As far as Iran goes, I think we better deal with the real situation. The rosy and jingoistic Bush practices made Hamas and Hezbollah a lot more powerful. The Iraq invasion and occupation has only emboldened Iran.
    One thing about Iran that most western media rarely acknowledge: Iran is a state capable of acting reasonbly in its own self-interest. Iran did not retaliate in-kind when Iraq used chemical weapons.
    It’s sad that Jews, Christians, and Baha’i are persecuted in Iran. But, a hyperfocus on this aspect of Iran may be blinding us to other realities. And, sadly, Iran isn’t the only country where Jews are treated poorly.
    Brad thank you for pointing out the following: “To be sure, Iran’s Jews are not prisoners there. They choose to stay. And there is, as Mr. Cohen points out, a big difference between being a Jew in Iran and being a Jew in the Arab world.”

  • Robert

    JB, I didn’t say the world was turned down by the Jews. But I am saying a strike on Iran could do just that, and that it’s not equitable, and possibly not necessary–although I’m not totally convinced of that last point. And as long as Jews are as dismissive of their critics as you were of me, there will be Jews in trouble with the rest of the world.

  • Gerard Nadal

    Rabbi Hirschfield,
    While I would agree with you on Obama’s approach to diplomacy, were it with any other Islamic state, I simply disagree with you on Iran. Your good will and the good will of the world is lost on the malignant mullahs and ayatollahs of Iran. They will use the process of negotiation to buy time. Nuclear capability, blackmail and elimination of israel is their goal. We are fast approaching the point, if we’re not already there, where the issue is not how best to avoid bloodshed. It will be whether to act preemptively, trading a couple of million lives for tens of millions of lives. God help us then.

  • Jewboy

    Robert, we’ve read a lot worse from you here. Don’t think we’ve forgotten how you said we should all be strung up because of Madoff.
    But you should be complimented: at least you managed not to break the Rules of Conduct this time.

  • Robert

    Jewboy, regarding Madoff, I have never written any such thing. And I do not apologize for my belief that an Iranian might rightly fear Israeli nuclear might and it is reasonable for them to aspire to have their own weapon. It is not desirable for them to aspire to have their own weapon, but it is reasonable. And the attitudes one encounters in this microcosm of Jewry, tiny though it may be, makes it even more reasonable.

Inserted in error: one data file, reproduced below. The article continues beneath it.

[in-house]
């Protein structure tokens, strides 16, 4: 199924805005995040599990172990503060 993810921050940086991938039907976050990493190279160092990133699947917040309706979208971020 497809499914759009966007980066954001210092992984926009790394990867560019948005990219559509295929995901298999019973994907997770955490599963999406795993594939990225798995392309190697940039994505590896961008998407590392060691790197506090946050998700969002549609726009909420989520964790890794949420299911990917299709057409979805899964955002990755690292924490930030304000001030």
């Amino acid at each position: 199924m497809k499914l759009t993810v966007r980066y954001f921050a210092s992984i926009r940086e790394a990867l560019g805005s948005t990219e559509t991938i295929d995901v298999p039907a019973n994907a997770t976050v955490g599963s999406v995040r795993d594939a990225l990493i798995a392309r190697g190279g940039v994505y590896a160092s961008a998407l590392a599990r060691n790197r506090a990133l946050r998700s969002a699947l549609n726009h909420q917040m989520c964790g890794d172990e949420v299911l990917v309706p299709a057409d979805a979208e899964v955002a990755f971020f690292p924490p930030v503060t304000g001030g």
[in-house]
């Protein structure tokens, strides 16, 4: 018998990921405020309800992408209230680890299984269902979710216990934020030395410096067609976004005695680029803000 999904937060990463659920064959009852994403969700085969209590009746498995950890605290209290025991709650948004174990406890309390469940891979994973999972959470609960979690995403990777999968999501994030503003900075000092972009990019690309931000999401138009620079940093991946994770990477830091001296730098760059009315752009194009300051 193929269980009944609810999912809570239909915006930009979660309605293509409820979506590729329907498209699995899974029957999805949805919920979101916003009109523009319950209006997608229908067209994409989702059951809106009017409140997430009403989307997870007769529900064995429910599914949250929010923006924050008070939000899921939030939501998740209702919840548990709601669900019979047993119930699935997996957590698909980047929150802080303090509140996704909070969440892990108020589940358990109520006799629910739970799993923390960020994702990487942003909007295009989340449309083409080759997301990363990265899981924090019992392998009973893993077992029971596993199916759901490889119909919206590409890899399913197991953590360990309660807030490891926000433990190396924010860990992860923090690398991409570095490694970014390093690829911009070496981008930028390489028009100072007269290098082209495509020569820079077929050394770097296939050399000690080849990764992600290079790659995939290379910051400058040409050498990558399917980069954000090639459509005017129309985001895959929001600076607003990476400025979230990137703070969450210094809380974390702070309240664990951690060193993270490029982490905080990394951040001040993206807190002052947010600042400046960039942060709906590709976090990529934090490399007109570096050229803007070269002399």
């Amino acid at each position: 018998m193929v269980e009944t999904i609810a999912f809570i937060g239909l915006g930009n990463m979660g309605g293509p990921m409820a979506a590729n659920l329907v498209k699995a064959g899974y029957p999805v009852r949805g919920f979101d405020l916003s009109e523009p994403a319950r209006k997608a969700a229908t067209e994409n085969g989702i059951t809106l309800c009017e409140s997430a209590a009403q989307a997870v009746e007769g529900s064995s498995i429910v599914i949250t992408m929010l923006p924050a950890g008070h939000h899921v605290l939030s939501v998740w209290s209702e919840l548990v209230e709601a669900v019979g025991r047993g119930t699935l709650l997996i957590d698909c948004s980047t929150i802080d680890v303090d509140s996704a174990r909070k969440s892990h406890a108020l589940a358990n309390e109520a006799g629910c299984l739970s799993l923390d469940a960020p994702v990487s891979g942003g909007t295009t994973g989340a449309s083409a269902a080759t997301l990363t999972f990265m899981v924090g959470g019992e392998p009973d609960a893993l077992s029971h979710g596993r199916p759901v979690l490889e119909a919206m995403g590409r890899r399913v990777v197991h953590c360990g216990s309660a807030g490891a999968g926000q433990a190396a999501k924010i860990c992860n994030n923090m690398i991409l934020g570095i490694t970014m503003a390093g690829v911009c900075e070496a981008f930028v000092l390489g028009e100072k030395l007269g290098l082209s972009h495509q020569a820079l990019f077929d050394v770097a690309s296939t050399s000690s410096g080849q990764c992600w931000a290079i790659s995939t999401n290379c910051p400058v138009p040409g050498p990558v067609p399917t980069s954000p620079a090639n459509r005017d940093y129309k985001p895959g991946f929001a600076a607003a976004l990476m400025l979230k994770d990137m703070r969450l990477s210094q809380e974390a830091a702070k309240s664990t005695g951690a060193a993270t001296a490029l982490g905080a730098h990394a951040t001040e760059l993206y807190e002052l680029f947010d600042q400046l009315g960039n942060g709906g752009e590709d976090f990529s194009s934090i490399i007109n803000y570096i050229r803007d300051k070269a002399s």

• Your Name

    This, by the way, was my comment on Madoff:
    “And please don’t aggrandize the Holocaust by insisting the Jewish experience is unique. Cambodia, Dafur, the atrocities in El Salvador, the list should not be limited to the Jewish holocaust. But I agree with you, comparing Madoff with Hitler is stupid at best and antisemitic at worst.”
    There is something in this that says you all should be strung up? Or is anybody who sympathizes with anyone but you your enemy, Jewboy?
    I at least don’t suppose you speak for anyone other than yourself. Good night, folks.

  • Jewboy

    Then there is another Robert who posts here and says worse. Sorry if it wasn’t you.

  • Robert

    “We are fast approaching the point, if we’re not already there, where the issue is not how best to avoid bloodshed. It will be whether to act preemptively, trading a couple of million lives for tens of millions of lives. God help us then.”
    Uh-huh.
    You are looking to trade a couple million non-Jewish lives for many more millions of non-Jewish lives, is that what you are saying? Are you forgetting that Israel has the capacity to nuke all of the Middle East, and the US, too? Why is a nuclear weapon in the hands of a country that does not make hot war on its neighbors more a threat than several hundred in the hands of a country that promises–and in Gaza recently carried out–disproportionate retaliation?
    I am no fan of Iran. They seem to be involved in actions against Israel that not only are morally wrong, they backfire. But Israel is capable of doing the same thing. And if some commenters here think I am anti-Semitic, I frankly don’t care. I think I am ultimately pro-Israel but I do not see it as today’s light to the nations.

  • Robert

    And while I’m taking my break,
    “They are like German Jews in WWI, who were especially proud of the French and English Jews they killed because it demonstrated that they were “really” Jews.”
    Rabbi, sincerely, what is the evidence of this?

  • Martin

    I could not help the insight, prompted by your little essay, that Avigdor Lieberman is promoting virtually the same kind of underclass for Israeli Arabs that you describe for Jews in Iran. So that appears to be Lieberman’s model. In that light, his stance is even more disgusting, and the fact that he placed third in the recent Israeli elections is that much more terrifying.
    Beyond that, your observations about Roger Cohen’s article are very sharp and helpful.

  • Your Name

    if they live as second class citizens, why don’t they leave and go to Israel..Are they forced to stay against their wills and with no passports..I know Iranians who are not happy with the regime but tell me that there are elections and they hope to change radicalism into a more modern and open-society. I don’t know but I wish someone could find a way for us to live together in peace.